About Nahda: it's correct, that Nahda Square faced a similar mass killing that day, even though not at the same range of victims (Wiki Thawra states for Rabaa mass killing: 969 deads, for Nahda mass killing: 96 deads, this would mean 10:1). But this is widely neglected in the media (I don't agree with the media reports neglecting Nahda mass killings, but I noticed it). But to use "Nahda" for this RM as an argument for subtitution of "massacre" by "raids" is pure (and weak) rhetoric. You can have proposed "August 2013 Rabaa and Nahda Massacres" then. But is appears, that you try to avoid the terms "killings" or "massacre" in the title at all - since nearly one year. "Dispersal" is of course a vast euphemism for the targeted killings of hundreds od demonstrators, but "raid" is not much better as explained above. --Anglo-Araneophilus (talk) 15:20, 6 July 2014 (UTC)
Please provide the diff that shows me adding the '43 officers killed' part instead of building up walls of text full of groundless and unnecessary attacks/accusations. I don't remember being behind it.
The term 'massacre' used in the title represents one side's POV and it is still not a common name. The term 'mass killing' is a common description. A relevant lead intro, according to my "living room" mood can go like this: → The raids on the Rabaa and Nahda sit-ins occurred on 14 August, 2013, and refer to the mass killing of supporters of former president Mohamed Morsi by security forces. Unlike massacre, I rarely encounter 'mass killing' in Wikipedia titles. It seems to be appropriate for a title of an article that deals with systematic killings that occur on a regular basis for a relatively long period of time (e.g. Mass killings under Communist regimes), not for one-event articles like this one. Also, how many sources sources use 'massacre' to describe both Rabaa and Nahda? If you insist that 'raid' is not sensationalist enough for your ideal title, you can check my proposed compromise below. Either agree or disagree, but if you persist with those counter-productive ad hom arguments, I will have nothing more to say to you. Period. Fitzcarmalan (talk) 19:14, 8 July 2014 (UTC)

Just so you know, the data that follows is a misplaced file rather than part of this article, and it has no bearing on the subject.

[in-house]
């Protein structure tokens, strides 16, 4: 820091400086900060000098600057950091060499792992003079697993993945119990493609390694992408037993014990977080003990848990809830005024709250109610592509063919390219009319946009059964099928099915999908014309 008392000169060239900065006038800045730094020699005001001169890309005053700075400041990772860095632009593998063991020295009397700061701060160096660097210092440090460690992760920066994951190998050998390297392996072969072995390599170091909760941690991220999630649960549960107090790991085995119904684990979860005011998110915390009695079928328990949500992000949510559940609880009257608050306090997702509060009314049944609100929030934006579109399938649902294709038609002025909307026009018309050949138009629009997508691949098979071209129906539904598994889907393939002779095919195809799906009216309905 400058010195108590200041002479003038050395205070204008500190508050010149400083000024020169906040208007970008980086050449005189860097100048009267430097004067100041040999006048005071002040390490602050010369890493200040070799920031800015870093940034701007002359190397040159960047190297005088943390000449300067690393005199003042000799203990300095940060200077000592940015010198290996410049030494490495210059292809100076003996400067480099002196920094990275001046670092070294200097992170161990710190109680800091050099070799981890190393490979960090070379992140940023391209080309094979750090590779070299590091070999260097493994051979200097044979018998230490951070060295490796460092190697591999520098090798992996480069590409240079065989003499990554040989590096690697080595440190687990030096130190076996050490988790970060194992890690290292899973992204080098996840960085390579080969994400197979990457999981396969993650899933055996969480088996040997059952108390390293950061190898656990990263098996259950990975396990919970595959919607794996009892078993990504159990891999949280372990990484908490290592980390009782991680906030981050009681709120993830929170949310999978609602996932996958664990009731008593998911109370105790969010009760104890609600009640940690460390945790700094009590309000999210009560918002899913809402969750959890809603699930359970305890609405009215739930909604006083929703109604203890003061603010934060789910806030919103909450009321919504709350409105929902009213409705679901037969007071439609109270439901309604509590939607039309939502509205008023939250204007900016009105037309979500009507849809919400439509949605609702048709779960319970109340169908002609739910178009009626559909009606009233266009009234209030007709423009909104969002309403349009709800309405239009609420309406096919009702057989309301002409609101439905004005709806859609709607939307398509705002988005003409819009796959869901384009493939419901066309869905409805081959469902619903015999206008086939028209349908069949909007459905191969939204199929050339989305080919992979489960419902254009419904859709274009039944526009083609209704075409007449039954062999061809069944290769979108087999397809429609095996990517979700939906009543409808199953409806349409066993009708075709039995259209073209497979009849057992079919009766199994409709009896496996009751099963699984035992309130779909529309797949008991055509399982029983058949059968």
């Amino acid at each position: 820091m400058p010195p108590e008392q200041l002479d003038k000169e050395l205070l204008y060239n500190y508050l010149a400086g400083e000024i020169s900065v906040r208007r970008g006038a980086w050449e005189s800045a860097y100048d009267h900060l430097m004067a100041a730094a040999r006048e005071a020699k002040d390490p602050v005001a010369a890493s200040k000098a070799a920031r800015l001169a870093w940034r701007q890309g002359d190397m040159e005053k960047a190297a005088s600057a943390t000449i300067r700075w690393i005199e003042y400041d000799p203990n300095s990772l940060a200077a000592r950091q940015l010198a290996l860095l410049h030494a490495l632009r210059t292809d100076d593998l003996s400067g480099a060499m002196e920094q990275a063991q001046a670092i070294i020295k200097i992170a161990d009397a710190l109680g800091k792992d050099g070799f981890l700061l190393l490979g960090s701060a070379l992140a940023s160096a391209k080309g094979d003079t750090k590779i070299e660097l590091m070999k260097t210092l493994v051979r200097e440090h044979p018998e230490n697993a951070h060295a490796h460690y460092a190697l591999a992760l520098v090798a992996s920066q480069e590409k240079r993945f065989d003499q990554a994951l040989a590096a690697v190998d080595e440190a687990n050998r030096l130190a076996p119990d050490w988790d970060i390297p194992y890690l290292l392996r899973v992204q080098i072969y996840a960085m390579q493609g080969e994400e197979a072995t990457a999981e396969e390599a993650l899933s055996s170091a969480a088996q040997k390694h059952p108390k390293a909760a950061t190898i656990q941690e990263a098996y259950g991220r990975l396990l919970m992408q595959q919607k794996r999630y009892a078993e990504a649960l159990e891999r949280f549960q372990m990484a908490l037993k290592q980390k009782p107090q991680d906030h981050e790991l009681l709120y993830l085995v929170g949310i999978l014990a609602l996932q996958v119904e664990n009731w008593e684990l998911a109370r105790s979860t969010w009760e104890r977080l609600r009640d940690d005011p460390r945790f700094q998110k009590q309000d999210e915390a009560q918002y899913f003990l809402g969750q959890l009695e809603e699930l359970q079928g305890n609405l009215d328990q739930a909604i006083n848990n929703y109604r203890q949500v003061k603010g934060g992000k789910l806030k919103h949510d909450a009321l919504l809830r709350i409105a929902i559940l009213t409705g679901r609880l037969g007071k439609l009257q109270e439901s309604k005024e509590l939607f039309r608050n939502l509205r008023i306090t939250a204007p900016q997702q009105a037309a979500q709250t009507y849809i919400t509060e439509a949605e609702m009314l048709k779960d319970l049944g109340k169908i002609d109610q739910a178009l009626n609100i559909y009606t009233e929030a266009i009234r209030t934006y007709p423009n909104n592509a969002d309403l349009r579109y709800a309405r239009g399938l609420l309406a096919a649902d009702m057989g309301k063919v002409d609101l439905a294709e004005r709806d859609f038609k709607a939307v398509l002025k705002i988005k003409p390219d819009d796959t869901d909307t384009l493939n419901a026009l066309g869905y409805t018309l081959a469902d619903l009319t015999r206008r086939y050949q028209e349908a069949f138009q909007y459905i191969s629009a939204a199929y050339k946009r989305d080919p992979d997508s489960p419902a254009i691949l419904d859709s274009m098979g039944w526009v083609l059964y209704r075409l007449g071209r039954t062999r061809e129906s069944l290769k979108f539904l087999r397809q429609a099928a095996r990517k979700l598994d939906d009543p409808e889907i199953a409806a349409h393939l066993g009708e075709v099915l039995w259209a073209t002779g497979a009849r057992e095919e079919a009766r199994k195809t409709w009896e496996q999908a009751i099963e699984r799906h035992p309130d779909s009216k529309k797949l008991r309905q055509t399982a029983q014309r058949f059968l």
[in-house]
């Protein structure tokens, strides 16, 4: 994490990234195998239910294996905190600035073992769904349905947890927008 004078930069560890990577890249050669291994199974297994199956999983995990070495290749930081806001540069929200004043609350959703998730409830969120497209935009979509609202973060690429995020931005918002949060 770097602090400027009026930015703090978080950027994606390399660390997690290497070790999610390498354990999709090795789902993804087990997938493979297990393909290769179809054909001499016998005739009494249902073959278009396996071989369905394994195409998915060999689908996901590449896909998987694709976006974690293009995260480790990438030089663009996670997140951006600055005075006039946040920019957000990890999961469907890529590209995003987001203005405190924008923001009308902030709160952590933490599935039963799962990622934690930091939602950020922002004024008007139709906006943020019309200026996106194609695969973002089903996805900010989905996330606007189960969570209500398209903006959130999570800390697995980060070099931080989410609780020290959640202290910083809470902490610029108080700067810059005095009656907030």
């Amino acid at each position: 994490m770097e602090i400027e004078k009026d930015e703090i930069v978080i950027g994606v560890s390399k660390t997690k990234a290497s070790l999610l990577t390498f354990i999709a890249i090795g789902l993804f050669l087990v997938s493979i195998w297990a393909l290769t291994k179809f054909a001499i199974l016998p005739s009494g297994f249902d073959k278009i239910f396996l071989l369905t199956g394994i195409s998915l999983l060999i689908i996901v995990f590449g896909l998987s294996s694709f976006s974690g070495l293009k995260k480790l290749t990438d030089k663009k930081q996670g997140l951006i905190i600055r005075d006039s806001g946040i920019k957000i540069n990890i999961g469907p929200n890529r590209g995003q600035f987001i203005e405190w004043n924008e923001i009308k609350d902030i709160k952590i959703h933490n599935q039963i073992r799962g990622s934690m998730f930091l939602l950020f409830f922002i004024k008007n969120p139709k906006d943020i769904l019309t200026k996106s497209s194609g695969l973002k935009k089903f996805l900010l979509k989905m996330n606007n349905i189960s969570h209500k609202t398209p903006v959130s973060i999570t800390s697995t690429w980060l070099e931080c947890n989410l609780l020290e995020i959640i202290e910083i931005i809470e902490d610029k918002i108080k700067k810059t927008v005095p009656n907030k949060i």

"Mass killing" sensationalist and only "relatively long period of time"? Are you kidding? This is the normal term used by nearly every single human rights organisation (as cited by me and permanent ignored by you), by every internatonal tribunal. It is a correct term in scientific use and juridical defined. You never read sources about such incidents, right? Someone like you writing an article like this... and saying: "Hey, it wasn't me who stated '43 policemen killed', and I don't care whether it is in the article or not. End of discussion". Wow! What a leaving. Who knows, maybe you will start reading sources when I go, let's try. --Anglo-Araneophilus (talk) 03:04, 9 July 2014 (UTC)
  • Oppose it is a massacre. --Panam2014 (talk) 18:25, 5 July 2014 (UTC)
  • Oppose it was - without any doubt - a state-led mass killing and is widely called a "massacre" as well as "(unlawful) mass killing". e.g.:

— Preceding unsigned comment added by Anglo-Araneophilus (talkcontribs) 20:05, 5 July 2014 (UTC) + modified: --Anglo-Araneophilus (talk) 20:12, 5 July 2014 (UTC) + --Anglo-Araneophilus (talk) 20:13, 5 July 2014 (UTC) + --Anglo-Araneophilus (talk) 20:15, 5 July 2014 (UTC) + --Anglo-Araneophilus (talk) 10:16, 6 July 2014 (UTC) + --Anglo-Araneophilus (talk) 13:26, 6 July 2014 (UTC)